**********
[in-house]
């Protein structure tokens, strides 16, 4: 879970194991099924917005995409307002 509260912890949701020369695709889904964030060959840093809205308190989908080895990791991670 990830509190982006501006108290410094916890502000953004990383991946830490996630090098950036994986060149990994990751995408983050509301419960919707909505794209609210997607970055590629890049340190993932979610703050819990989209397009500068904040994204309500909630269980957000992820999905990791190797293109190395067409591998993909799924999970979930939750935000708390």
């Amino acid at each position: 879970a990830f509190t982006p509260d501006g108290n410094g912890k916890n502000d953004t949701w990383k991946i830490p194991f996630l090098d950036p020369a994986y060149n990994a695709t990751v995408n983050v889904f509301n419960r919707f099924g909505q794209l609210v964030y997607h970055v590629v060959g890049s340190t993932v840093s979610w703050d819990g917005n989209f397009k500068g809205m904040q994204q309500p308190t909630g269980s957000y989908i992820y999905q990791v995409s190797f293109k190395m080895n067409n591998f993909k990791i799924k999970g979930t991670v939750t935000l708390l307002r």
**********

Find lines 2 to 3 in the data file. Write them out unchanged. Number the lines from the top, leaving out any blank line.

């Protein structure tokens, strides 16, 4: 879970194991099924917005995409307002 509260912890949701020369695709889904964030060959840093809205308190989908080895990791991670 990830509190982006501006108290410094916890502000953004990383991946830490996630090098950036994986060149990994990751995408983050509301419960919707909505794209609210997607970055590629890049340190993932979610703050819990989209397009500068904040994204309500909630269980957000992820999905990791190797293109190395067409591998993909799924999970979930939750935000708390």
């Amino acid at each position: 879970a990830f509190t982006p509260d501006g108290n410094g912890k916890n502000d953004t949701w990383k991946i830490p194991f996630l090098d950036p020369a994986y060149n990994a695709t990751v995408n983050v889904f509301n419960r919707f099924g909505q794209l609210v964030y997607h970055v590629v060959g890049s340190t993932v840093s979610w703050d819990g917005n989209f397009k500068g809205m904040q994204q309500p308190t909630g269980s957000y989908i992820y999905q990791v995409s190797f293109k190395m080895n067409n591998f993909k990791i799924k999970g979930t991670v939750t935000l708390l307002r």